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I've been trying to use Google Scholar to find something on this issue, but I fear I may not have found anything due to using incorrect terms. I am looking for any work which looks at rating systems and people's use of them (I hope this is the right forum). We are all familiar with the idea of rating things numerically, like out of a scale of 5.

But it is also possible for people to rate things relatively ie A > B and B > C. Other preferences can then be inferred, ie A > C.

In certain instances, where people may be reluctant to provide low ratings, these relative valuations may therefore be useful. I am wondering if this is something which has been looked at in any work that anyone knows of? Is 'relative valuation' the correct term for this?

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Short answer
Sensory systems in general operate on a relative basis. Hence, seemingly objective rating scales are often still relative, because subjects implicitly, or explicitly compare previous trials to the current one. Perception is per definition always relative. So numeric ratings are similar to ''larger than'', or ''smaller than'' ratings. The advatnage of numeric ratings is that it is a (semi-)continuous scale, allowing for quantitative analyses.

Background
You are asking about rating scales and specifically to the difference between numbering opposed to larger-than / smaller-than ratings.

You have to realize that when subjects rate on a scale from, e.g., 0 to 10, the S is already quite explicitly indicating whether a trial's stimulus is larger or smaller than a previous trial. Even if you force an absolute number scale, the result is a comparison nonetheless.

Moreover, even if you as an experimenter force an absolute rating, Ss will always start comparing later conditions to previous ones (this is larger/bigger/brighter/more intense than the last trial, etc.), either consciously or subconsciously. The only really absolute one, in absence of a baseline measure, will be the very first trial. It is a known phenomenon that previous trials affect subsequent ratings because of that. Hence, true absolute ratings are a rarity.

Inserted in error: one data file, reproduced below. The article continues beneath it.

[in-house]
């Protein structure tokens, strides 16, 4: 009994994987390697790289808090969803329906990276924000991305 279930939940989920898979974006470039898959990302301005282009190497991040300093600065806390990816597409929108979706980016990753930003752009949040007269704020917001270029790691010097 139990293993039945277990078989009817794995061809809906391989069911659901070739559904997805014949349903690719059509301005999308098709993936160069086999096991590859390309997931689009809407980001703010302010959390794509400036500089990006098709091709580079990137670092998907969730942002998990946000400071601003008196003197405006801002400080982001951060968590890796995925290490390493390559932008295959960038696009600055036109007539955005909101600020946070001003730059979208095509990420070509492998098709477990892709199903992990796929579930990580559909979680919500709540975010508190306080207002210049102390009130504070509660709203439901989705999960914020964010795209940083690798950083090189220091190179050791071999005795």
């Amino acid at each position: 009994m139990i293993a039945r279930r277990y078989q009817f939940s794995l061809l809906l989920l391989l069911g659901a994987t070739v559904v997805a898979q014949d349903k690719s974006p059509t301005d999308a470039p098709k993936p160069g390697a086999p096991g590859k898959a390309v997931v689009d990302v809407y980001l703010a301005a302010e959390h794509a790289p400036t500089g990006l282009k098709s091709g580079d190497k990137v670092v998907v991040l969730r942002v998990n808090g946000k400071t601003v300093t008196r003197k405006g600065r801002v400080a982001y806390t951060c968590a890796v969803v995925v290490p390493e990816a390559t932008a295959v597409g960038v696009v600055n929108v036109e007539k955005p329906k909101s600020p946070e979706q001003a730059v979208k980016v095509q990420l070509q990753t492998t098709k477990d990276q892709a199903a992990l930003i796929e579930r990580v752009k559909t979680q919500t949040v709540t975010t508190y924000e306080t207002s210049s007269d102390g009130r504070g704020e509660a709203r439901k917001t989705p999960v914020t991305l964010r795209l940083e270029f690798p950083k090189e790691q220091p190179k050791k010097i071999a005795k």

Also - perception is physiologically and per definition always relative. Sensory systems operate at relative measures at the neural level.

And to conclude, as a comment - What often happens in rating experiments is that the experimenter assigns a certain baseline. For example, consider the rating of speech-understanding. First, the listener can be instructed to rate speech in silence from 0 (unintelligible) to 10 (highly intelligible). You might urge the S to rate it 10, as speech in silence is per definition highly recognizable and understandable. After that, you present various distorted speech forms, or speech in variable amounts of noise. Under these conditions, Ss will (likely) rate these trials lower, because of lower signal-to-noise ratios. This way, the absolute ratings are relative less than/larger than comparisons nonetheless, because Ss are rating the subsequent trials relative to baseline. i.e., they are comparing the noisy conditions to 10 - per definition a relative measure, whether you are asking them to give numbers, or larger than, or smaller than answers. The big advantage of numbers is that it allows for (semi-)quantitative analyses, while '<', '=' or '>' will make your life a lot harder to do stats.

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